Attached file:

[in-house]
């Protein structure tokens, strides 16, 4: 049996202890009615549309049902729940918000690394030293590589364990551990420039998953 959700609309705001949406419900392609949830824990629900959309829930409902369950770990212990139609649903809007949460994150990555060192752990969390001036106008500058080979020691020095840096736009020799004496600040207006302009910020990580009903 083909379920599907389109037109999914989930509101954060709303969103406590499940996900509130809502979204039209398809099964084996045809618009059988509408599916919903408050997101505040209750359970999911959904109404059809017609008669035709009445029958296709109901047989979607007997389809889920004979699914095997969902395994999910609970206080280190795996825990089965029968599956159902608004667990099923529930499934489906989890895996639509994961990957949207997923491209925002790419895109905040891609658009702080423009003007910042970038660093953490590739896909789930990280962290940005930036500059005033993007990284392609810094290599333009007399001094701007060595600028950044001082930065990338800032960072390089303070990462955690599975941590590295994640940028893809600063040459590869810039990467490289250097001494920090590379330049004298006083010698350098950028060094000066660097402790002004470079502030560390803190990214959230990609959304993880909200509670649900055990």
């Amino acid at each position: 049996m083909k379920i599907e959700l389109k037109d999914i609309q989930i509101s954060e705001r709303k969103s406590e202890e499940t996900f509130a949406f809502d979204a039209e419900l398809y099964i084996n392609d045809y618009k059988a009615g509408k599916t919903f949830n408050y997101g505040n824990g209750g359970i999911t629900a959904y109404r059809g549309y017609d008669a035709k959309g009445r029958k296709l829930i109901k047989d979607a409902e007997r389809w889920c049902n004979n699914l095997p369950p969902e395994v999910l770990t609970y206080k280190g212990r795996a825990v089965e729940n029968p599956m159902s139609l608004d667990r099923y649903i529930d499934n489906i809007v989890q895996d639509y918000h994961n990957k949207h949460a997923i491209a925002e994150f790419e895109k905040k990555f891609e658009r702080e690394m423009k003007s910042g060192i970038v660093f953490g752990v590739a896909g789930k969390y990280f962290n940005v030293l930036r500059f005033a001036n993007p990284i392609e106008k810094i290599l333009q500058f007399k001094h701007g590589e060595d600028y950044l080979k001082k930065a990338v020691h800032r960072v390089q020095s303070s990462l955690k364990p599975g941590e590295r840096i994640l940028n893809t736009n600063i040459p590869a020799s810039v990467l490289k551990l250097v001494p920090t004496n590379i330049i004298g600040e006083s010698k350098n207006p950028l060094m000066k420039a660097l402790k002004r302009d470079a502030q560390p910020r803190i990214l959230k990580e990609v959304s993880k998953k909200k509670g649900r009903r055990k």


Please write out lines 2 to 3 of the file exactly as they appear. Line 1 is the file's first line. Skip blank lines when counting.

């Protein structure tokens, strides 16, 4: 049996202890009615549309049902729940918000690394030293590589364990551990420039998953 959700609309705001949406419900392609949830824990629900959309829930409902369950770990212990139609649903809007949460994150990555060192752990969390001036106008500058080979020691020095840096736009020799004496600040207006302009910020990580009903 083909379920599907389109037109999914989930509101954060709303969103406590499940996900509130809502979204039209398809099964084996045809618009059988509408599916919903408050997101505040209750359970999911959904109404059809017609008669035709009445029958296709109901047989979607007997389809889920004979699914095997969902395994999910609970206080280190795996825990089965029968599956159902608004667990099923529930499934489906989890895996639509994961990957949207997923491209925002790419895109905040891609658009702080423009003007910042970038660093953490590739896909789930990280962290940005930036500059005033993007990284392609810094290599333009007399001094701007060595600028950044001082930065990338800032960072390089303070990462955690599975941590590295994640940028893809600063040459590869810039990467490289250097001494920090590379330049004298006083010698350098950028060094000066660097402790002004470079502030560390803190990214959230990609959304993880909200509670649900055990």
């Amino acid at each position: 049996m083909k379920i599907e959700l389109k037109d999914i609309q989930i509101s954060e705001r709303k969103s406590e202890e499940t996900f509130a949406f809502d979204a039209e419900l398809y099964i084996n392609d045809y618009k059988a009615g509408k599916t919903f949830n408050y997101g505040n824990g209750g359970i999911t629900a959904y109404r059809g549309y017609d008669a035709k959309g009445r029958k296709l829930i109901k047989d979607a409902e007997r389809w889920c049902n004979n699914l095997p369950p969902e395994v999910l770990t609970y206080k280190g212990r795996a825990v089965e729940n029968p599956m159902s139609l608004d667990r099923y649903i529930d499934n489906i809007v989890q895996d639509y918000h994961n990957k949207h949460a997923i491209a925002e994150f790419e895109k905040k990555f891609e658009r702080e690394m423009k003007s910042g060192i970038v660093f953490g752990v590739a896909g789930k969390y990280f962290n940005v030293l930036r500059f005033a001036n993007p990284i392609e106008k810094i290599l333009q500058f007399k001094h701007g590589e060595d600028y950044l080979k001082k930065a990338v020691h800032r960072v390089q020095s303070s990462l955690k364990p599975g941590e590295r840096i994640l940028n893809t736009n600063i040459p590869a020799s810039v990467l490289k551990l250097v001494p920090t004496n590379i330049i004298g600040e006083s010698k350098n207006p950028l060094m000066k420039a660097l402790k002004r302009d470079a502030q560390p910020r803190i990214l959230k990580e990609v959304s993880k998953k909200k509670g649900r009903r055990k």